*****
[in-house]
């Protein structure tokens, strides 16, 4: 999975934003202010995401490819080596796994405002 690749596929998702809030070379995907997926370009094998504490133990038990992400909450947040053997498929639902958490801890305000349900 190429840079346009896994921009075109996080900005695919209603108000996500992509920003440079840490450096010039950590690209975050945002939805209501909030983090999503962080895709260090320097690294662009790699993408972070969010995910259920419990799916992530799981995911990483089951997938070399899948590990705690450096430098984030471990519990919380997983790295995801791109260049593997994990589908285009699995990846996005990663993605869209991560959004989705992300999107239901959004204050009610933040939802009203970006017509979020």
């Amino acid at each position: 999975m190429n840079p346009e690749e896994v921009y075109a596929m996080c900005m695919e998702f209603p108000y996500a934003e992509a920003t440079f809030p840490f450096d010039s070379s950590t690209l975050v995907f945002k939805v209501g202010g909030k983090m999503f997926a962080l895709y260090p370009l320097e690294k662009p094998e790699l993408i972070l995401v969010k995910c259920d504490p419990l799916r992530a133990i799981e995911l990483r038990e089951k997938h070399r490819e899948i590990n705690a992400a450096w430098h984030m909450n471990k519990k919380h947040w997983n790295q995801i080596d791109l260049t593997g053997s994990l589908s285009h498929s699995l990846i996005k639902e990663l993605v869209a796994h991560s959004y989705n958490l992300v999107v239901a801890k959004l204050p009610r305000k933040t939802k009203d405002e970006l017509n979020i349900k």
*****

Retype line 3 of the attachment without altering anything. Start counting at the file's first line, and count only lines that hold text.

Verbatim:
């Amino acid at each position: 999975m190429n840079p346009e690749e896994v921009y075109a596929m996080c900005m695919e998702f209603p108000y996500a934003e992509a920003t440079f809030p840490f450096d010039s070379s950590t690209l975050v995907f945002k939805v209501g202010g909030k983090m999503f997926a962080l895709y260090p370009l320097e690294k662009p094998e790699l993408i972070l995401v969010k995910c259920d504490p419990l799916r992530a133990i799981e995911l990483r038990e089951k997938h070399r490819e899948i590990n705690a992400a450096w430098h984030m909450n471990k519990k919380h947040w997983n790295q995801i080596d791109l260049t593997g053997s994990l589908s285009h498929s699995l990846i996005k639902e990663l993605v869209a796994h991560s959004y989705n958490l992300v999107v239901a801890k959004l204050p009610r305000k933040t939802k009203d405002e970006l017509n979020i349900k």